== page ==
Chief Justice John Roberts, and Justices Samuel Alito and Neil Gorsuch, also seemed to favor Masterpiece’s arguments, while the court’s four more liberal justices supported the state and the same-sex couple. Appearing to fear a constitutional crisis pitting religious freedoms against the state, Justice Stephen Breyer said a decision in favor of Masterpiece could “undermine every civil rights law since year 2.” Breyer said that the court finds it difficult to balance protection for religious freedom against the claims of the state: “Obviously, we want a distinction that will not undermine every single civil rights law.”
Kennedy said that there are many other businesses whose transactions involve the right to free speech. Directing a question at U.S. Solicitor General Noel Francisco, who is backing the baker, Kennedy asked Francisco to conjecture what would happen if the court rules for the baker, and bakers all over the country then started receiving requests to not bake cakes for gay weddings, “Would the government feel vindicated?” he asked.
Justice Elena Kagan -- an Obama appointee -- asked whether if a hairstylist, chef, or cosmetics artist could also refuse to provide services with the claim that their work is Constitutionally-protected speech. “Why is there no speech in creating a wonderful hairdo?” Kagan asked.
“Who else is an artist?” asked Justice Ruth Bader Ginsburg.
Phillips’s attorney, Kristen K. Waggoner, distinguished between the baker’s highly-stylized, sculpted creations and the services provided by other professions that she said were “not speech.” Kagan rejoined, “Some people might say that about cakes.”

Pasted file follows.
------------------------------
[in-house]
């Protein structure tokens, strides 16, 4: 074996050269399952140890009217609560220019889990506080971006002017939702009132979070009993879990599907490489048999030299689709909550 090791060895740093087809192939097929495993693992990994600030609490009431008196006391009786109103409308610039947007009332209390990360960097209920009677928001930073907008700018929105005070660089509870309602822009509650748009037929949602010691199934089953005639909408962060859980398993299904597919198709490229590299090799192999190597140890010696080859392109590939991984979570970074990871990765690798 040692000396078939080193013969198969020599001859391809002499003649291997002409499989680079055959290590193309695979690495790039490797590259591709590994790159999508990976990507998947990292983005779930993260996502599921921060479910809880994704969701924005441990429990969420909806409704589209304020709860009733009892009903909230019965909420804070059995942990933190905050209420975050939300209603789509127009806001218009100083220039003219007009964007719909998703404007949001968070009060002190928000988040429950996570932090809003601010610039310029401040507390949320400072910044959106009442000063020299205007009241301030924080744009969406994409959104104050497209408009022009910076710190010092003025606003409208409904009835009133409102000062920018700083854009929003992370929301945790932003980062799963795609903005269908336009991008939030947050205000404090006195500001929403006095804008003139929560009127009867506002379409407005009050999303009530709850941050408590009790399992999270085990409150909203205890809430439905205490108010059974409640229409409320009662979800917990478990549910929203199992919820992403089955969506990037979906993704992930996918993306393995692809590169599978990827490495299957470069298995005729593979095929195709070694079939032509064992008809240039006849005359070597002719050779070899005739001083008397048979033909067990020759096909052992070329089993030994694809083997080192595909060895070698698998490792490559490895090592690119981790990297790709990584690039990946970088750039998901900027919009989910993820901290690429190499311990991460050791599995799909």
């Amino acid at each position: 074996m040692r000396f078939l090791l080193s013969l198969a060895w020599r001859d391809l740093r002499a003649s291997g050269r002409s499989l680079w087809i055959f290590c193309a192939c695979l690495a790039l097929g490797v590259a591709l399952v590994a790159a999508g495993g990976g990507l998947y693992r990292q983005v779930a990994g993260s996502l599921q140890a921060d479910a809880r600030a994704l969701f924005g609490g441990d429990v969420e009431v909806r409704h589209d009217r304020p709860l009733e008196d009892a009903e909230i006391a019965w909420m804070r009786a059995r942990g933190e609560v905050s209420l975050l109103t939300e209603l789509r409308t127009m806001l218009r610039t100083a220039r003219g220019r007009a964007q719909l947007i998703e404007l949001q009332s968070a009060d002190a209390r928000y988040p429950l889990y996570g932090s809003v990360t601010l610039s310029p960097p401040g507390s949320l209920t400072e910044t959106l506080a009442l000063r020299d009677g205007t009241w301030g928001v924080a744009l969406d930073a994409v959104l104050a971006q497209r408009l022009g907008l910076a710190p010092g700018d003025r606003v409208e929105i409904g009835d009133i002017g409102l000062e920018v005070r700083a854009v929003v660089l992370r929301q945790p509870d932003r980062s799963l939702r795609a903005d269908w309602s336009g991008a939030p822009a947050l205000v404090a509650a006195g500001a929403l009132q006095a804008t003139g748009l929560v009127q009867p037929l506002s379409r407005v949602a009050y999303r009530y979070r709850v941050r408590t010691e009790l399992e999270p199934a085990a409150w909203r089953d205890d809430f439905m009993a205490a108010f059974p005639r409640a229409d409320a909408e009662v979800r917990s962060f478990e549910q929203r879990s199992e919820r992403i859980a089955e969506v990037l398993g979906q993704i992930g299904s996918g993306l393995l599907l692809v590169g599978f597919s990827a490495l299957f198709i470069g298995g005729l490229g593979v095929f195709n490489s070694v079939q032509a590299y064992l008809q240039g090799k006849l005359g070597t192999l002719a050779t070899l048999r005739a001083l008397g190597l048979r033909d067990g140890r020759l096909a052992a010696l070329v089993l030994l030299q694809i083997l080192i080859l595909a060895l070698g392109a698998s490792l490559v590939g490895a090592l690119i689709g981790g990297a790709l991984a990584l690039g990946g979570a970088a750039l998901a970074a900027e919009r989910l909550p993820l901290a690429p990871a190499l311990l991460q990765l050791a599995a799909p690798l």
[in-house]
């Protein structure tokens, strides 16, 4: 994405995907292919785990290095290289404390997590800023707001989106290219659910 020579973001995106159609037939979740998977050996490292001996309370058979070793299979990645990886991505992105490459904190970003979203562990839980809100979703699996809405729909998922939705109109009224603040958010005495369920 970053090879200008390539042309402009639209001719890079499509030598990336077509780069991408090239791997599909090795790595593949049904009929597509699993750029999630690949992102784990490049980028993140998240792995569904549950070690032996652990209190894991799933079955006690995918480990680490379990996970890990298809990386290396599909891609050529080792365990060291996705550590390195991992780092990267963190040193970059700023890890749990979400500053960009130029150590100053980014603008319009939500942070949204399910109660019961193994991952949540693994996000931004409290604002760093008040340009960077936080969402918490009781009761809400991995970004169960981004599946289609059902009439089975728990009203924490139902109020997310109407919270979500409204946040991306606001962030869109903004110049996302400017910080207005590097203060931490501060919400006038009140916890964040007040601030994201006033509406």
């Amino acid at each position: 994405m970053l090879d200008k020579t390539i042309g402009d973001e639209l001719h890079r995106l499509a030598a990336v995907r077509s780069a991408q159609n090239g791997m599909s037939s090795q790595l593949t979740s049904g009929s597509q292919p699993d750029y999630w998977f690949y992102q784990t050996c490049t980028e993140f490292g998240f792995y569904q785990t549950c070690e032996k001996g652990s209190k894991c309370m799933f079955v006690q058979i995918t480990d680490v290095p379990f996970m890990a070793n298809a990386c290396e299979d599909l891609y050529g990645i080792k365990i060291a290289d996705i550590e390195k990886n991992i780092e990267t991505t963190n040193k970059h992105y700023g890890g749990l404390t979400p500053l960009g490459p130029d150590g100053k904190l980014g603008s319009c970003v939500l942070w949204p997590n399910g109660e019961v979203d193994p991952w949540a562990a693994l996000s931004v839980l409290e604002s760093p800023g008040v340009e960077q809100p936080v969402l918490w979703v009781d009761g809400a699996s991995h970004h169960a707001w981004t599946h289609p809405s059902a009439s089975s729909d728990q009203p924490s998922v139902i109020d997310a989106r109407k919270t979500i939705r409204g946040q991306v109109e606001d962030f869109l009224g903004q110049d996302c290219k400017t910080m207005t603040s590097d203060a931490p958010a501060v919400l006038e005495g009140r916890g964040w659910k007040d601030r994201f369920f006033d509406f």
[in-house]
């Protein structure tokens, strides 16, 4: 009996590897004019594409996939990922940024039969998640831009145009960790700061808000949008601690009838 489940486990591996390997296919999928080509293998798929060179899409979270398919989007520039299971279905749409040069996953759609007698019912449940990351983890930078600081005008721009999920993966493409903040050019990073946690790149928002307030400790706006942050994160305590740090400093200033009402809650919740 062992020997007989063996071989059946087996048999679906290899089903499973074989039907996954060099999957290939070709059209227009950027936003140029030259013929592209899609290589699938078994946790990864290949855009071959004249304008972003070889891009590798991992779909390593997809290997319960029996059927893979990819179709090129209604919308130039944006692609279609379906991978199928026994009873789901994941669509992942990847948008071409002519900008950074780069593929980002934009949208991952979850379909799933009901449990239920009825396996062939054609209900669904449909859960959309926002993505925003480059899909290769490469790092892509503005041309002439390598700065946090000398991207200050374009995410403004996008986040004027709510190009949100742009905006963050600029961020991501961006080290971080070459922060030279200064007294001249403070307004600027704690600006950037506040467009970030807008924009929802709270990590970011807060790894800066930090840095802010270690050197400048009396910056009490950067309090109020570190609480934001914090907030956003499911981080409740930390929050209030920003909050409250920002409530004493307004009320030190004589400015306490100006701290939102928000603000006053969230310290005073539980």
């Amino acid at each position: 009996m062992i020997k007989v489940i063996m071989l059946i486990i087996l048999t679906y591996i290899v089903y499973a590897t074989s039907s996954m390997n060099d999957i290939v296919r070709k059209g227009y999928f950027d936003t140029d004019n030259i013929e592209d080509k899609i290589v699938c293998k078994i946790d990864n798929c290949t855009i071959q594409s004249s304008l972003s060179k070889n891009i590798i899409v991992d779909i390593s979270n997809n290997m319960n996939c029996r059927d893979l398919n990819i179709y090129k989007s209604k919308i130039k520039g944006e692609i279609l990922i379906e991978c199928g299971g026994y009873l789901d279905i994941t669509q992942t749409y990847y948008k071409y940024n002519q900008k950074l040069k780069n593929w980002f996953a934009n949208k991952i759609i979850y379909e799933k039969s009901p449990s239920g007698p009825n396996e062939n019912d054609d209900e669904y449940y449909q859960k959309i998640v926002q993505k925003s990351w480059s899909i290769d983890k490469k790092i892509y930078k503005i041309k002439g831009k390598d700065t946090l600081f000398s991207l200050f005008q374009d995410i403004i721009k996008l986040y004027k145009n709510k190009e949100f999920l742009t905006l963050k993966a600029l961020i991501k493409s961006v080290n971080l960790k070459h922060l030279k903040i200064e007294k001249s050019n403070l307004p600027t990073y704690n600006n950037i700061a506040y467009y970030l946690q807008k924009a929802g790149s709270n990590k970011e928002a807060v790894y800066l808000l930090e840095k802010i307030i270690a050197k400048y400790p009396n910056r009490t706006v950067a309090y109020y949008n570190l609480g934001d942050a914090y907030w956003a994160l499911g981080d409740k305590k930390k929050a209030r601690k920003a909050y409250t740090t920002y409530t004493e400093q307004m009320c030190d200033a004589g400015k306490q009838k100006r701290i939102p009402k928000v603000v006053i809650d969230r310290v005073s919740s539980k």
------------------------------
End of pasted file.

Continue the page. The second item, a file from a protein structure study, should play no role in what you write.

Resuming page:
Businesses in the wedding industry, including photographers, florists, and others have complained that being forced to offer services to same-sex weddings violates their rights. However, courts have routinely turned them down.
In 2012, Charlie Craig and David Mullins planned to marry in a same-sex ceremony in Massachusetts, where it was legal. In Colorado, traditional marriage was still recognized at the time. They planned to return to Denver for a celebration and get a cake from Masterpiece. When the two men went to the bakery with Craig’s mother, they asked Phillips to make a cake for their same-sex celebration. Phillips refused. Phillips recalled: “Our conversation was just about 20 seconds long. ‘Sorry guys, I don’t make cakes for same-sex weddings.’”
When the two men found out that the state’s public accommodations law specifically prohibited discrimination based on sexual orientation, they filed a complaint with the Colorado Civil Rights Commission. The commission ruled against Phillips, and the appeals court upheld the decision.
“Masterpiece remains free to continue espousing its religious beliefs, including its opposition to same-sex marriage,” Judge Daniel M. Taubman wrote. “However, if it wishes to operate as a public accommodation and conduct business within the State of Colorado, [the law] prohibits it from picking and choosing customers based on their sexual orientation.” Phillips is faced with paying a fine or deciding to bake the cakes in violation of his beliefs and also re-educating his family business in anti-discrimination laws.
The case is Masterpiece Cakeshop v. Colorado Civil Rights Commission. A ruling is due in June 2018.
In 2014, blogger Theodore Shoebat of shoebat.com went to 13 LGBT and gay-owned bakeries, requesting that they make a pro-traditional marriage cake that would read "gay marriage is wrong." All refused to bake the cake. One person at a LGBT bakery denounced for his alleged "hate speech" and said a cake supporting traditional marriage "went against their beliefs."